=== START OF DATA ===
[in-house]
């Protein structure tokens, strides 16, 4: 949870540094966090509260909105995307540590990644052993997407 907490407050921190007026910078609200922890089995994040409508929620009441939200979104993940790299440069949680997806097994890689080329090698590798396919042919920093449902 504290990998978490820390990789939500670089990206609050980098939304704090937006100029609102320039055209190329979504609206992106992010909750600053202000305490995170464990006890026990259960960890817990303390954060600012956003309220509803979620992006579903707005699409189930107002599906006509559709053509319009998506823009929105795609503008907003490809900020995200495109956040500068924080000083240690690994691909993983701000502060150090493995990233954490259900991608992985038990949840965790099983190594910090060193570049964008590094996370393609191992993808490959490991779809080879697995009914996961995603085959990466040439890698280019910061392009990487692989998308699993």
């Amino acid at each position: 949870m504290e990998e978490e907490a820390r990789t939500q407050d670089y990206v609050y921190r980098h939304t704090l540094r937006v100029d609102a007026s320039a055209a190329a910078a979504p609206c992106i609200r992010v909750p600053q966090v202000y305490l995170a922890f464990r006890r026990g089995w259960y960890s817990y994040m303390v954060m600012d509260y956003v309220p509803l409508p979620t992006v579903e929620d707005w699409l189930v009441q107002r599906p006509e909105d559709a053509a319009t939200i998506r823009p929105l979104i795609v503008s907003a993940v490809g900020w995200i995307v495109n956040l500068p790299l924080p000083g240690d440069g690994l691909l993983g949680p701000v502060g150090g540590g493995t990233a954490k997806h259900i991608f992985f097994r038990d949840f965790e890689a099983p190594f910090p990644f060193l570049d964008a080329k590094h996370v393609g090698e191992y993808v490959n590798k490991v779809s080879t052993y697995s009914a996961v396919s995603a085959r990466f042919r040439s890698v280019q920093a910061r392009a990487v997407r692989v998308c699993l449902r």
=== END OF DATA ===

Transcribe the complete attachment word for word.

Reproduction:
[in-house]
């Protein structure tokens, strides 16, 4: 949870540094966090509260909105995307540590990644052993997407 907490407050921190007026910078609200922890089995994040409508929620009441939200979104993940790299440069949680997806097994890689080329090698590798396919042919920093449902 504290990998978490820390990789939500670089990206609050980098939304704090937006100029609102320039055209190329979504609206992106992010909750600053202000305490995170464990006890026990259960960890817990303390954060600012956003309220509803979620992006579903707005699409189930107002599906006509559709053509319009998506823009929105795609503008907003490809900020995200495109956040500068924080000083240690690994691909993983701000502060150090493995990233954490259900991608992985038990949840965790099983190594910090060193570049964008590094996370393609191992993808490959490991779809080879697995009914996961995603085959990466040439890698280019910061392009990487692989998308699993």
């Amino acid at each position: 949870m504290e990998e978490e907490a820390r990789t939500q407050d670089y990206v609050y921190r980098h939304t704090l540094r937006v100029d609102a007026s320039a055209a190329a910078a979504p609206c992106i609200r992010v909750p600053q966090v202000y305490l995170a922890f464990r006890r026990g089995w259960y960890s817990y994040m303390v954060m600012d509260y956003v309220p509803l409508p979620t992006v579903e929620d707005w699409l189930v009441q107002r599906p006509e909105d559709a053509a319009t939200i998506r823009p929105l979104i795609v503008s907003a993940v490809g900020w995200i995307v495109n956040l500068p790299l924080p000083g240690d440069g690994l691909l993983g949680p701000v502060g150090g540590g493995t990233a954490k997806h259900i991608f992985f097994r038990d949840f965790e890689a099983p190594f910090p990644f060193l570049d964008a080329k590094h996370v393609g090698e191992y993808v490959n590798k490991v779809s080879t052993y697995s009914a996961v396919s995603a085959r990466f042919r040439s890698v280019q920093a910061r392009a990487v997407r692989v998308c699993l449902r």